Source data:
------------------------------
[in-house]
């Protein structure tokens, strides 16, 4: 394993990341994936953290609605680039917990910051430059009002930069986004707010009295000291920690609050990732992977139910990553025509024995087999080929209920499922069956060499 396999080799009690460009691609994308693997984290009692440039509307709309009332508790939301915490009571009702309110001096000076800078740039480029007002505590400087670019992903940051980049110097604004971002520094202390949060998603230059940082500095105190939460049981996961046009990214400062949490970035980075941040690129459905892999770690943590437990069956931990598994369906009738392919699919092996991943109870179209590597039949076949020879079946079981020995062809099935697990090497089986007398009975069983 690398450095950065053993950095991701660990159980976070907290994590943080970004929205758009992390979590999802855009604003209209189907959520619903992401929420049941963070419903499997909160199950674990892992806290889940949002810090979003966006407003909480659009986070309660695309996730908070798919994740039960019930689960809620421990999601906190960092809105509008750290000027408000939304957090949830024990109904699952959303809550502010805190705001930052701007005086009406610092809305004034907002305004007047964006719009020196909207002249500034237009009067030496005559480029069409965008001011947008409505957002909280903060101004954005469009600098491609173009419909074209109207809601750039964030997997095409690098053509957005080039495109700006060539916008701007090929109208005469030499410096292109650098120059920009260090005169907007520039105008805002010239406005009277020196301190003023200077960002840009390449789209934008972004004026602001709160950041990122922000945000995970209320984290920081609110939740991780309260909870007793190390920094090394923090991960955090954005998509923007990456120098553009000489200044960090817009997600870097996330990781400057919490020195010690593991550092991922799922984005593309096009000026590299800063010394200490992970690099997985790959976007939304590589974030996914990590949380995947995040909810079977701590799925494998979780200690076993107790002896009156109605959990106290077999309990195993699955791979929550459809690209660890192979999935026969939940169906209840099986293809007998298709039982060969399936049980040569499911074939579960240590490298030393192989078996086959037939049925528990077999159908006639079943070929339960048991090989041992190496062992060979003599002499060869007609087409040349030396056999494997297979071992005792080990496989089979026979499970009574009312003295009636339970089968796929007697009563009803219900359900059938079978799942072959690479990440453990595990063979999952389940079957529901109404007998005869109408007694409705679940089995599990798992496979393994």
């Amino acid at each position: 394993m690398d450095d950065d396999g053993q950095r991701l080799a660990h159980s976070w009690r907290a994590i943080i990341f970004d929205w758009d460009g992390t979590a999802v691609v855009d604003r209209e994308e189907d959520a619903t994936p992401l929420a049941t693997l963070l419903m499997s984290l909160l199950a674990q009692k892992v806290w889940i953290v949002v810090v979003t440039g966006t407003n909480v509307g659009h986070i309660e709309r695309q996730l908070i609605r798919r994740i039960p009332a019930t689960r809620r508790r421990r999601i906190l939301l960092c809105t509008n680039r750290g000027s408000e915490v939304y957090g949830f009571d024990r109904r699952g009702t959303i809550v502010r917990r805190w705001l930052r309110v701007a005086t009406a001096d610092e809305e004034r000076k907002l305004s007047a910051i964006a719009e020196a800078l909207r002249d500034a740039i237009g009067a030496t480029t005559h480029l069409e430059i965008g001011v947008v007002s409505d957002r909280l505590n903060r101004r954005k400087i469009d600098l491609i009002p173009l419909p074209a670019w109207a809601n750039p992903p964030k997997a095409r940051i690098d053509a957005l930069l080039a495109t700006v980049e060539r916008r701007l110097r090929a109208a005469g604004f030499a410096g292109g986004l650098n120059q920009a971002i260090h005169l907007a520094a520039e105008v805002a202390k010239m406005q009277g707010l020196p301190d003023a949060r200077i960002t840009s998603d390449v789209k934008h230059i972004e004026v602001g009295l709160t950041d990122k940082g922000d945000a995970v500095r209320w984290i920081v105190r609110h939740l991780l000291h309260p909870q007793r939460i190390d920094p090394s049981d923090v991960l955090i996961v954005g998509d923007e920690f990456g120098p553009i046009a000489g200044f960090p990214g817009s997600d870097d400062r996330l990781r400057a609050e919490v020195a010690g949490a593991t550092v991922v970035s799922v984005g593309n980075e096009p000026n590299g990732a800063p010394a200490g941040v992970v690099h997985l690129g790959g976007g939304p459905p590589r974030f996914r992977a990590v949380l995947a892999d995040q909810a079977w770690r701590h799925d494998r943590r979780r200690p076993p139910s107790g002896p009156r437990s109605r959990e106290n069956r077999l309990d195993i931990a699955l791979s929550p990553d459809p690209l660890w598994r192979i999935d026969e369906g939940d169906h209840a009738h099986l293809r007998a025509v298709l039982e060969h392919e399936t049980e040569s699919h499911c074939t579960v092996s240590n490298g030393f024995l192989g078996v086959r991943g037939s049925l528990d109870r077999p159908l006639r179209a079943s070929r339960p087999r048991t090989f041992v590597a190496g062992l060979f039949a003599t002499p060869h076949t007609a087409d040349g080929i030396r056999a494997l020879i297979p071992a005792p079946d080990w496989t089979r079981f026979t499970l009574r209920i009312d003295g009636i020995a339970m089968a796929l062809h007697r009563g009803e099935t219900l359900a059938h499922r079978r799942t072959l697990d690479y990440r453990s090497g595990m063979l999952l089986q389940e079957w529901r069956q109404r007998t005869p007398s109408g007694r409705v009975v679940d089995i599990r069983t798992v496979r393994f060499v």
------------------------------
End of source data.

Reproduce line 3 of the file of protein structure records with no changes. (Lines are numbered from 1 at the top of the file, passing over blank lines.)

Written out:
């Amino acid at each position: 394993m690398d450095d950065d396999g053993q950095r991701l080799a660990h159980s976070w009690r907290a994590i943080i990341f970004d929205w758009d460009g992390t979590a999802v691609v855009d604003r209209e994308e189907d959520a619903t994936p992401l929420a049941t693997l963070l419903m499997s984290l909160l199950a674990q009692k892992v806290w889940i953290v949002v810090v979003t440039g966006t407003n909480v509307g659009h986070i309660e709309r695309q996730l908070i609605r798919r994740i039960p009332a019930t689960r809620r508790r421990r999601i906190l939301l960092c809105t509008n680039r750290g000027s408000e915490v939304y957090g949830f009571d024990r109904r699952g009702t959303i809550v502010r917990r805190w705001l930052r309110v701007a005086t009406a001096d610092e809305e004034r000076k907002l305004s007047a910051i964006a719009e020196a800078l909207r002249d500034a740039i237009g009067a030496t480029t005559h480029l069409e430059i965008g001011v947008v007002s409505d957002r909280l505590n903060r101004r954005k400087i469009d600098l491609i009002p173009l419909p074209a670019w109207a809601n750039p992903p964030k997997a095409r940051i690098d053509a957005l930069l080039a495109t700006v980049e060539r916008r701007l110097r090929a109208a005469g604004f030499a410096g292109g986004l650098n120059q920009a971002i260090h005169l907007a520094a520039e105008v805002a202390k010239m406005q009277g707010l020196p301190d003023a949060r200077i960002t840009s998603d390449v789209k934008h230059i972004e004026v602001g009295l709160t950041d990122k940082g922000d945000a995970v500095r209320w984290i920081v105190r609110h939740l991780l000291h309260p909870q007793r939460i190390d920094p090394s049981d923090v991960l955090i996961v954005g998509d923007e920690f990456g120098p553009i046009a000489g200044f960090p990214g817009s997600d870097d400062r996330l990781r400057a609050e919490v020195a010690g949490a593991t550092v991922v970035s799922v984005g593309n980075e096009p000026n590299g990732a800063p010394a200490g941040v992970v690099h997985l690129g790959g976007g939304p459905p590589r974030f996914r992977a990590v949380l995947a892999d995040q909810a079977w770690r701590h799925d494998r943590r979780r200690p076993p139910s107790g002896p009156r437990s109605r959990e106290n069956r077999l309990d195993i931990a699955l791979s929550p990553d459809p690209l660890w598994r192979i999935d026969e369906g939940d169906h209840a009738h099986l293809r007998a025509v298709l039982e060969h392919e399936t049980e040569s699919h499911c074939t579960v092996s240590n490298g030393f024995l192989g078996v086959r991943g037939s049925l528990d109870r077999p159908l006639r179209a079943s070929r339960p087999r048991t090989f041992v590597a190496g062992l060979f039949a003599t002499p060869h076949t007609a087409d040349g080929i030396r056999a494997l020879i297979p071992a005792p079946d080990w496989t089979r079981f026979t499970l009574r209920i009312d003295g009636i020995a339970m089968a796929l062809h007697r009563g009803e099935t219900l359900a059938h499922r079978r799942t072959l697990d690479y990440r453990s090497g595990m063979l999952l089986q389940e079957w529901r069956q109404r007998t005869p007398s109408g007694r409705v009975v679940d089995i599990r069983t798992v496979r393994f060499v």